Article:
Twenty Four. Twenty Five. Twenty Six. Twenty Seven. Twenty Eight.

I could actually see the last burst as it clipped some branches just ahead of me. I stopped short. And dropped down and started crawling. The kid was rushing ahead, suddenly surprised by my lack of motion. I could hear his footfall just ahead of me. I waited for him to cross me. He was slowing down. I could now see his legs. Moving tentatively. He crossed me. I don’t know why I did what I did. In retrospect, there were a lot of other options. But at that moment everything in my system screamed for me to rise and rush him from behind. I heard a blood curdling scream. I realized that it was me. The kid turned, startled and pressed the trigger.

 Twenty Nine. Thirty. Click.

I was on him now. For a moment the vacant eyes registered surprise. Then we were crashing down together. I had his neck. And I fell on it. I heard a snap. I looked into his eyes. That’s when I realized, nothing is more vacant than death. 

When I interrupt my run, this is what happens. My imagination runs wild.


Maybe I need a shrink.


Tuesday, 9 September 2008

Johnny 99

My work site is about 20 km from where I stay and the drive to work is one part of the day that I really look forward to. It takes me into the heart of what was, not too long ago, rebel country. Now it is heavily patrolled by the army as they are bracing up for what is still the initial stages of an insurgency. Soon as we leave the main road we cross a military check post that screens all civilians being allowed into the area. Just after that is a causeway across a lagoon. Come monsoons, in another months time, and this becomes virtually uncrossable. I have been told it is a trecherous crossing as the direction of water flow changes with the tide. As we drive along, the driver sometimes flicks on the radio. It is not rare to hear the newreader announcing some successful air raid or offensive up north. We cross the location of some minefields recently cleared by us and other NGOs working here. No signs of people returning to the area yet.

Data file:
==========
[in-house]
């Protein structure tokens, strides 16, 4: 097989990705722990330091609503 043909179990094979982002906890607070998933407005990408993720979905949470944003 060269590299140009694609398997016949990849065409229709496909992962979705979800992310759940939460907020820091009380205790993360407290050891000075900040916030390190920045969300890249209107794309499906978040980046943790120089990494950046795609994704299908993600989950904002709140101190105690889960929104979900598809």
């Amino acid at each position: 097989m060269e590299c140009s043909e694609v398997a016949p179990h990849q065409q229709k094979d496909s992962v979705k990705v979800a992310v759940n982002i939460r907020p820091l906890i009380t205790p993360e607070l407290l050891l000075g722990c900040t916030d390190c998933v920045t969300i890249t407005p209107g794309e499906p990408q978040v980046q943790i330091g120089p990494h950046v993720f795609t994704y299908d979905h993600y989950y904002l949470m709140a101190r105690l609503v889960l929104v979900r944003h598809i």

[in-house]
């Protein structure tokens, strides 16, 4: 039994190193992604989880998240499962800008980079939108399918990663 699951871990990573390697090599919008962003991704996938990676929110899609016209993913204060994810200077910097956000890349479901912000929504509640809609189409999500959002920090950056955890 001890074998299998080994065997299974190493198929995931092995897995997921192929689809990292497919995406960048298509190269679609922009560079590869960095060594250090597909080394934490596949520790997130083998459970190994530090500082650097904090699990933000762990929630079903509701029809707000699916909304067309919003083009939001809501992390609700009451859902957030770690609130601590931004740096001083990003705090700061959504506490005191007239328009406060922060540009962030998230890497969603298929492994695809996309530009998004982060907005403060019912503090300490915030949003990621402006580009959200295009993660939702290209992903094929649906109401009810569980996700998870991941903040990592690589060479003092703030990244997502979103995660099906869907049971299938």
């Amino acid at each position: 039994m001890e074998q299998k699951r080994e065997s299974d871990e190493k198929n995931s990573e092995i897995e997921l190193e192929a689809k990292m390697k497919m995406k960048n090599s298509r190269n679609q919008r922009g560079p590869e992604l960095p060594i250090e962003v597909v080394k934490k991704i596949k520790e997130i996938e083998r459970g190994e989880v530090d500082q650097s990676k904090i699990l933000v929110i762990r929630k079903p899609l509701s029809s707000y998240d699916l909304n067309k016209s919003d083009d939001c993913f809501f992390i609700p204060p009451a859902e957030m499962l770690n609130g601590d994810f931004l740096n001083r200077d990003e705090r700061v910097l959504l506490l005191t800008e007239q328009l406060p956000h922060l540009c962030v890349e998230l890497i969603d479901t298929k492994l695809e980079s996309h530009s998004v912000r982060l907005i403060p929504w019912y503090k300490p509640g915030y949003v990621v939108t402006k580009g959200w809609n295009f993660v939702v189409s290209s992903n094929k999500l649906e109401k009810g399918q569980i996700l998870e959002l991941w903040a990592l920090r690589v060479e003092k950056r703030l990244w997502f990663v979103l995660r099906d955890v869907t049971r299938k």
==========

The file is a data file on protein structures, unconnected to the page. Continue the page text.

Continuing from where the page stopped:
The terrain is generally flat, lots of wooded patches, hills in the distance. We drive past a lot of soldiers, some of them wave, we wave back. Then we cross a militia outpost. They were the tigers, untill they broke away and alligned with the government. A young boy, barely in his teens, stands with an AK held convincingly. I look into his eyes, they are vacant. We drive on. Past a village with houses without roofs, doors or windows. Just a stencilled message on the walls saying 'Cleared by FSD'. The Swiss Foundation for Demining. Forlorn structures, waiting to be inhabited again. We go beyond a dirt track that leads into the forest, to the erstwhile tigers battalion head quarters. I have been there. Destroyed buidings, craters from air attacks and a monument with the desecrated but distinctive tigers emblem. The place to take oath. We drive on. Across the site of a recent claymore attack on an army vehicle by unknown people. Almost there now.
But today I am not seeing any of these. My mind is on a call I have just received. My team has encountered three Johnny 99s at the site. I am rushing to see that. We weren't expecting Mr. Johnny to be there. 
Landmines are a barbaric weapon of war. I come from a country that has not signed the treaty to ban them. I can even understand their stance. But the fact remains, landmines have the potential to cause a dispropotionate amount of physical and psychological harm to an unintended target, and mostly they do.  Johnny 99, a creation of the tigers, is an extremely lethal mine. Packed with nearly five times the explosive in other anti personal mines, it is designed not just to incapacitate but to strike terror.
I am glad three of them are off this beautiful land. But there are so many more...

Friday, 5 September 2008

Run to Indie